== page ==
October 6, 2001
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Stanford to screen Patwardhan's films

Som Chivukula in New York

A year ago, the South Asia Initiative at Stanford University decided to highlight India's socio-political scene through films.

The group led by graduate students Suraj Jacob and Amit Puniyani and some professors got in touch with documentary filmmaker Anand Patwardhan to showcase his films.

Patwardhan has been making documentaries for nearly 25 years on various issues that are at the crux of social and political life in India. These range from the relationship between communalism and masculinity to environmental degradation and violence affecting marginalised communities.

Beginning October 5, a festival of his films has started at Stanford in conjunction with a course Patwardhan is teaching. The course is called 'socio-political issues in contemporary India through films'.

"The issues such as communalism, urban poverty and the Narmada dam situation come up when we're talking about India's political scene," Puniyani, who is pursuing a doctorate in physics, said. "Urban poverty is one of the most serious issues today... it's not a glamorous thing to say."

The free screenings will held on Friday evenings at 7pm in the Main Quad, Building 200, Room 34. Patwardhan and Akhil Gupta, a professor in the cultural and social anthropology department, will lead a post-screening discussion.

The list:
October 5:
Bombay Our City (1985, 82 minutes, colour) tells the story of slum-dwellers in Bombay and their daily battle for survival. The film won the National Award for Best Non-fiction, 1986; Filmfare Award, Best Documentary, India, 1986; Special Jury Prize, Cinema du Reel, France, 1986.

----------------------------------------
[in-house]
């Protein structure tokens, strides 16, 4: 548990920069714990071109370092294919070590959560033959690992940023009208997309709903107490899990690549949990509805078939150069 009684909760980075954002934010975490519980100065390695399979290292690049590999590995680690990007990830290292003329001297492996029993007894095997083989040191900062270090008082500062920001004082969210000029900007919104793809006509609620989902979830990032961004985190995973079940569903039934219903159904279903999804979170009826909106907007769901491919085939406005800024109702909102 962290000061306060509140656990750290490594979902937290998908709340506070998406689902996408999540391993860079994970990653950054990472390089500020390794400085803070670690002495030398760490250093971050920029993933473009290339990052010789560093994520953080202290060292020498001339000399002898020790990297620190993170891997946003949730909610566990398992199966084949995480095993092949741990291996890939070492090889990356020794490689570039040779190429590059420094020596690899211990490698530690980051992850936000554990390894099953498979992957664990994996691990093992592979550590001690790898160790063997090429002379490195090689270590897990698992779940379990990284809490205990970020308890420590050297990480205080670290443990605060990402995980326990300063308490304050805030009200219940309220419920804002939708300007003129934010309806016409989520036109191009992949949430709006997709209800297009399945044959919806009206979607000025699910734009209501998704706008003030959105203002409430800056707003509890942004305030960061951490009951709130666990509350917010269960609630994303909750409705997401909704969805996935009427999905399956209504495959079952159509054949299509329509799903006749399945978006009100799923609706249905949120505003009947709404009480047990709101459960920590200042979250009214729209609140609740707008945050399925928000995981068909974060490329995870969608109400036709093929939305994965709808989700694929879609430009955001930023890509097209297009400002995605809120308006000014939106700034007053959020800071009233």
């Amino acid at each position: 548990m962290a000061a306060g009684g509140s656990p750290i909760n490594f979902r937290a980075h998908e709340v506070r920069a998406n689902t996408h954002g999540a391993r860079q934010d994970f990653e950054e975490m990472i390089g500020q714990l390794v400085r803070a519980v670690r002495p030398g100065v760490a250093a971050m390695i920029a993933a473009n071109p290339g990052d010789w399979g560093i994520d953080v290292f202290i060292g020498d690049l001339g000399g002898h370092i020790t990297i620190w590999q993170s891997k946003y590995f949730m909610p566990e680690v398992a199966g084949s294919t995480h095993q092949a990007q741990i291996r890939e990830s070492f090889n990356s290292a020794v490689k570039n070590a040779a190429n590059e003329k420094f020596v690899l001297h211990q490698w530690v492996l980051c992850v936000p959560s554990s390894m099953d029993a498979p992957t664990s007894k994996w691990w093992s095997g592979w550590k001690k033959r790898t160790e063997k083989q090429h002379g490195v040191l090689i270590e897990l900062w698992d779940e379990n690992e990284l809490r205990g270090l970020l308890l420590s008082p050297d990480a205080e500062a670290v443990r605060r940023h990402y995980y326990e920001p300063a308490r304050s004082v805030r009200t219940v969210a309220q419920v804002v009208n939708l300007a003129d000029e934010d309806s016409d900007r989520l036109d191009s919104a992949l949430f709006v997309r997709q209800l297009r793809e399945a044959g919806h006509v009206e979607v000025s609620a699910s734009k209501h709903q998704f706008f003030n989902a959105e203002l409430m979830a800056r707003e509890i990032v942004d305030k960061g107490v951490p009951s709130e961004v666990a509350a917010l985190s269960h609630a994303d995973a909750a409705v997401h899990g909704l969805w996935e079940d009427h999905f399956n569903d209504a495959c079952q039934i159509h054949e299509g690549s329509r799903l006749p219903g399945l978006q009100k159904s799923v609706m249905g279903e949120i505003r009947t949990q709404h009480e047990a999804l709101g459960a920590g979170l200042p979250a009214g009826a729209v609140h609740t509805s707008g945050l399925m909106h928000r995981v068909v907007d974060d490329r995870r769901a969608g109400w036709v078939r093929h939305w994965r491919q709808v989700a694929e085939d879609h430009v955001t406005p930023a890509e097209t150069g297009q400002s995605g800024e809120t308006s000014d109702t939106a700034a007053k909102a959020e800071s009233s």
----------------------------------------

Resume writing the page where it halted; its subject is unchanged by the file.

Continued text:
October 12:: In the Name of God (1992, 90 minutes, colour) focuses on the campaign waged by the Vishwa Hindu Parishad to destroy a 16th century mosque in Ayodhya said to have been built by the Mughal emperor Babar. The film won the Filmfare Award, Best Documentary, India, 1992; National Award for Best Investigative Documentary, India, 1992; Ecumenical Prize, Nyon, Switzerland, 1993; Documentary Prize, Friehourg, Switzerland, 1993; Citizen's Prize, Yamagata, Japan, 1993.

October 19: Father, Son and Holy War (1994, 120 minutes, colour) explores the possibility that the psychology of violence against others may lie in male insecurity. The film won the Jury Prize at the Vancouver Film Festival, 1994 and the Toronto Film Festival, 1994.

October 26: In Memory of Friends (1990, 60 minutes, colour) documents the violence and terror in Punjab. The film won the Silver Conch, Bombay Documentary Festival, 1990; Special Jury Prize, Mannheim, Germany, 1990; National Award, Best Investigative Documentary, India, 1990.

October 26: We Are Not Your Monkeys (1993, 5 minutes, colour) traces the mythological origins of the untouchables.

November 2: Narmada Diary (1995, 50 minutes, colour, video) introduces the Narmada Bachao Andolan; Fishing in the Sea of Greed (1998, 45 minutes, colour) documents the response of one fishing community in India to the 'rape and run' industries that have begun to dominate their livelihood and decimate their environment.

November 9: Occupation: Mill Worker (1996, 20 minutes, colour). Jari Mari: Of Clothes and Other Stories (2001, 74 minutes, colour) by Surabhi Sharma.

November 16: War and Peace (2001, 180 minutes)

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